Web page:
Republicans are seeking to flip the script on Social Security as they dial up the pressure on President Biden.
Democrats for months have been on offense on Social Security, accusing Republicans repeatedly and publicly of wanting to make cuts to the entitlement program. But now some in the GOP are hitting back and trying to put the onus back on Biden to address the insolvency threat facing the program.
The dynamic was on full display in a pair of hearings this week that saw Republicans criticize White House officials and key in on the absence of a plan to shore up Social Security in the 2024 budget proposal the president released last week.
Sen. Bill Cassidy (R-La.) was among other Republicans to broach the issue in a charged line of questioning against Treasury Secretary Janet Yellen during a Finance Committee hearing Thursday.
“Of the $4.5 trillion in taxes he has proposed, not a dime is going to shore up Social Security,” Cassidy said, before asking moments later “why doesn’t the president care” about threats to the program’s funding.
The Congressional Budget Office (CBO) estimated last month the program’s fund risks running a shortfall in 2032.
Yellen responded that Biden “cares very deeply,” before Cassidy interjected to ask for the president’s plan to extend solvency for Social Security.
Yellen said that Biden “stands ready” to work with Congress on the matter, but Cassidy called the statement a “lie.”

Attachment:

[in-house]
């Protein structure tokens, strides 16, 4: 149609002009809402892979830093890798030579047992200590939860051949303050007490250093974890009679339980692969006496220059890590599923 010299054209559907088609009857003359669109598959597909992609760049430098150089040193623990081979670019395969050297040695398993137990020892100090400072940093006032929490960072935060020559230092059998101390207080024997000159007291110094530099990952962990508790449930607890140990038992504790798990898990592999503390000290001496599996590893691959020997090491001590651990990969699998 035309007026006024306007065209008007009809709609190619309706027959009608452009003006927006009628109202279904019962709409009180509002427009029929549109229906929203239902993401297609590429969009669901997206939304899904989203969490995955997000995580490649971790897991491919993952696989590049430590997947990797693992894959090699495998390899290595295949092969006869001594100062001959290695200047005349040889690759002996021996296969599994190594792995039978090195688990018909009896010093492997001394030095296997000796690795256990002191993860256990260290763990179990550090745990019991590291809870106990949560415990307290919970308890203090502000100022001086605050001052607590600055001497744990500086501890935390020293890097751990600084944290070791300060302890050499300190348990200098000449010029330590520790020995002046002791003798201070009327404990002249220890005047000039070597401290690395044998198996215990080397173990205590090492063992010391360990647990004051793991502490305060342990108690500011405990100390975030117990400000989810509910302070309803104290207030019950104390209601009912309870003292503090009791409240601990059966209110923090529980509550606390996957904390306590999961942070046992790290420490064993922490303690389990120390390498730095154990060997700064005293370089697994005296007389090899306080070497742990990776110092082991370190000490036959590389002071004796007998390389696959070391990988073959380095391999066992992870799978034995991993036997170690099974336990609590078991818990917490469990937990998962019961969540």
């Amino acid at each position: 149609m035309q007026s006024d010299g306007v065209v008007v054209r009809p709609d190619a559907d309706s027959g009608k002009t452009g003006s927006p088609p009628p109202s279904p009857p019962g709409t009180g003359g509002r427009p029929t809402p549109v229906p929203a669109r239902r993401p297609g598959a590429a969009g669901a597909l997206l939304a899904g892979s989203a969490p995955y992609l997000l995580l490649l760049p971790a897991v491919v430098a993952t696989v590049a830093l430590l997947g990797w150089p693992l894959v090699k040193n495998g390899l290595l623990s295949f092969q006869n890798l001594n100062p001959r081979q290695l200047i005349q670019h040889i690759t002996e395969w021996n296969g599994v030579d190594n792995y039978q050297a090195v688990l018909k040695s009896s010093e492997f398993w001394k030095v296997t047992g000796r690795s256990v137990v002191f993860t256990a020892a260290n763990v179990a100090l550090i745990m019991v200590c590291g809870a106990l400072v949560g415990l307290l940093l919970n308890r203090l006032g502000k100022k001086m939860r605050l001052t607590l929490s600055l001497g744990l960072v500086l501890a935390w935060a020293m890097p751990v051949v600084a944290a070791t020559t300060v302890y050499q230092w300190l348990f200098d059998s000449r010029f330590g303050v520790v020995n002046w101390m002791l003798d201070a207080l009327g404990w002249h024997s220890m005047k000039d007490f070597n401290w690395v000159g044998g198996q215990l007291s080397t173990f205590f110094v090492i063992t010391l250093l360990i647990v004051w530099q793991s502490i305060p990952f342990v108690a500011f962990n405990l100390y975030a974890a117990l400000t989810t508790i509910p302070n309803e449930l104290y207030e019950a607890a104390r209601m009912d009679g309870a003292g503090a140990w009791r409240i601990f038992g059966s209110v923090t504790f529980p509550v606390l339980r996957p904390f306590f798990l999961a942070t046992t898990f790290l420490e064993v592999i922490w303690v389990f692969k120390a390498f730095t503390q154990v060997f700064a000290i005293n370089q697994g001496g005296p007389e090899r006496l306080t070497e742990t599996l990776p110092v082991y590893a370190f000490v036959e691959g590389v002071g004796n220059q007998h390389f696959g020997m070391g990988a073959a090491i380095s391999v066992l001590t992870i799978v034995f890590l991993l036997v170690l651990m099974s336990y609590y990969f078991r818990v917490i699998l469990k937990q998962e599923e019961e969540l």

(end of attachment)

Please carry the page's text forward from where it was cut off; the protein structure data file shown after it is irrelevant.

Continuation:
“Because when a bipartisan group of senators has repeatedly requested to meet with him about Social, so that somebody who is a current beneficiary will not see her benefits cut by 24 percent, we have not heard anything on our request,” he said.
“And we’ve made multiple requests to meet with the president,” Cassidy added.
The Hill has reached out to the White House for comment.
Cassidy has been leading bipartisan talks with Sen. Angus King (I-Maine) to explore potential fixes to shore up funding for the program.
The issue was also subject of a heated exchange during a hearing before the Senate Budget Committee on Wednesday, when Sen. Mitt Romney (R-Utah) pressed White House Office of Management and Budget (OMB) Director Shalanda Young about Biden’s plans for the program and his accusations against Republicans.
“I know of no Republican or Democrat in the House or the Senate who is proposing cutting Social Security benefits, and it’s dishonest to keep saying it,” he told Young. “It’s offensive and dishonest and not realistic.”
“This president believes the biggest threat to Social Security are those who want to cut it,” Young said moments later. “His budget says no.”
Romney called the response “offensive in the extreme,” while doubling down on his argument that “no one” on the Republican side “is proposing cutting Social Security benefits for our Social Security recipients.”
The exchanges are some of the latest shows of frustration among Republicans, as the party has sought to quell concerns they are looking to cut Social Security, despite an onslaught of attacks from the other side.
“We’ll never get those programs reformed and saved without presidential leadership,” Sen. Marco Rubio (R-Fla.) told The Hill this week, saying Biden is “not doing anything.”
Democrats have pushed back on the criticisms, arguing the president’s resume speaks for itself on the matter.